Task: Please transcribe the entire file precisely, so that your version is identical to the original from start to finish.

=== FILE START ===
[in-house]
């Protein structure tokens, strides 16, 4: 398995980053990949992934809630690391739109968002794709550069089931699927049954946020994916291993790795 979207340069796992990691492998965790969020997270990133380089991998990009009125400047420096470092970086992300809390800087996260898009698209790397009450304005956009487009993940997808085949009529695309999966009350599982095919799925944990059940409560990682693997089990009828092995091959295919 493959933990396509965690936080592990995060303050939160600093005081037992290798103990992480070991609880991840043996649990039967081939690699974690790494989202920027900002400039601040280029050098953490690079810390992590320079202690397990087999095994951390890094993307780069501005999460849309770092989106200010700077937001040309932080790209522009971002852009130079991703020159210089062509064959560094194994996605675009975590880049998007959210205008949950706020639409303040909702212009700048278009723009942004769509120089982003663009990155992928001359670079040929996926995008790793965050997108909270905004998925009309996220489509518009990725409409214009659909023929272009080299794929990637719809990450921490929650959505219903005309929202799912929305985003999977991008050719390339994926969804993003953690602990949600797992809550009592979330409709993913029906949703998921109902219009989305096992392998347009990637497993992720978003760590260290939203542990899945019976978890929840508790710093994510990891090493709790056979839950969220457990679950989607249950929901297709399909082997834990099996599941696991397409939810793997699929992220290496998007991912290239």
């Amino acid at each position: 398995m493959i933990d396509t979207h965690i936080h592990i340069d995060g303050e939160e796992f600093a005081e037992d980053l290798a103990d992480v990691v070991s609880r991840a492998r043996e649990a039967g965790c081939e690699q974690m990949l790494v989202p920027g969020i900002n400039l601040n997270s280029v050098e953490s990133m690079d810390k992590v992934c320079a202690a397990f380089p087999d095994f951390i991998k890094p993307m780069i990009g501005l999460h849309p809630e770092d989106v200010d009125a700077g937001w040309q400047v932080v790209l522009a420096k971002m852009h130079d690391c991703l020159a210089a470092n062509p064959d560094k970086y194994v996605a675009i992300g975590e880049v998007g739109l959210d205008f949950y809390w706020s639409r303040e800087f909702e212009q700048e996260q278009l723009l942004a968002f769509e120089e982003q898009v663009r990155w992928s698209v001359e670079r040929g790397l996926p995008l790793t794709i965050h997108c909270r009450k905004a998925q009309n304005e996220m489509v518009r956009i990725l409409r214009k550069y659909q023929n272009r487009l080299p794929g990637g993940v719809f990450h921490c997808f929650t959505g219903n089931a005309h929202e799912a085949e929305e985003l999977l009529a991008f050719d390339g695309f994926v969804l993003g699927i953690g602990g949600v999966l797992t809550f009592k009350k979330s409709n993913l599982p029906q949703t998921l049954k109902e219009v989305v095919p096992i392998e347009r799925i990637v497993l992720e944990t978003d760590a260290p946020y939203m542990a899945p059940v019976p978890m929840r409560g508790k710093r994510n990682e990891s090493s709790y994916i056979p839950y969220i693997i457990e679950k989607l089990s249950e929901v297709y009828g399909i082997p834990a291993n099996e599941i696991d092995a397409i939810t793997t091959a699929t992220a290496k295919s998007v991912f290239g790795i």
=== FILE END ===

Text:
[in-house]
């Protein structure tokens, strides 16, 4: 398995980053990949992934809630690391739109968002794709550069089931699927049954946020994916291993790795 979207340069796992990691492998965790969020997270990133380089991998990009009125400047420096470092970086992300809390800087996260898009698209790397009450304005956009487009993940997808085949009529695309999966009350599982095919799925944990059940409560990682693997089990009828092995091959295919 493959933990396509965690936080592990995060303050939160600093005081037992290798103990992480070991609880991840043996649990039967081939690699974690790494989202920027900002400039601040280029050098953490690079810390992590320079202690397990087999095994951390890094993307780069501005999460849309770092989106200010700077937001040309932080790209522009971002852009130079991703020159210089062509064959560094194994996605675009975590880049998007959210205008949950706020639409303040909702212009700048278009723009942004769509120089982003663009990155992928001359670079040929996926995008790793965050997108909270905004998925009309996220489509518009990725409409214009659909023929272009080299794929990637719809990450921490929650959505219903005309929202799912929305985003999977991008050719390339994926969804993003953690602990949600797992809550009592979330409709993913029906949703998921109902219009989305096992392998347009990637497993992720978003760590260290939203542990899945019976978890929840508790710093994510990891090493709790056979839950969220457990679950989607249950929901297709399909082997834990099996599941696991397409939810793997699929992220290496998007991912290239």
């Amino acid at each position: 398995m493959i933990d396509t979207h965690i936080h592990i340069d995060g303050e939160e796992f600093a005081e037992d980053l290798a103990d992480v990691v070991s609880r991840a492998r043996e649990a039967g965790c081939e690699q974690m990949l790494v989202p920027g969020i900002n400039l601040n997270s280029v050098e953490s990133m690079d810390k992590v992934c320079a202690a397990f380089p087999d095994f951390i991998k890094p993307m780069i990009g501005l999460h849309p809630e770092d989106v200010d009125a700077g937001w040309q400047v932080v790209l522009a420096k971002m852009h130079d690391c991703l020159a210089a470092n062509p064959d560094k970086y194994v996605a675009i992300g975590e880049v998007g739109l959210d205008f949950y809390w706020s639409r303040e800087f909702e212009q700048e996260q278009l723009l942004a968002f769509e120089e982003q898009v663009r990155w992928s698209v001359e670079r040929g790397l996926p995008l790793t794709i965050h997108c909270r009450k905004a998925q009309n304005e996220m489509v518009r956009i990725l409409r214009k550069y659909q023929n272009r487009l080299p794929g990637g993940v719809f990450h921490c997808f929650t959505g219903n089931a005309h929202e799912a085949e929305e985003l999977l009529a991008f050719d390339g695309f994926v969804l993003g699927i953690g602990g949600v999966l797992t809550f009592k009350k979330s409709n993913l599982p029906q949703t998921l049954k109902e219009v989305v095919p096992i392998e347009r799925i990637v497993l992720e944990t978003d760590a260290p946020y939203m542990a899945p059940v019976p978890m929840r409560g508790k710093r994510n990682e990891s090493s709790y994916i056979p839950y969220i693997i457990e679950k989607l089990s249950e929901v297709y009828g399909i082997p834990a291993n099996e599941i696991d092995a397409i939810t793997t091959a699929t992220a290496k295919s998007v991912f290239g790795i």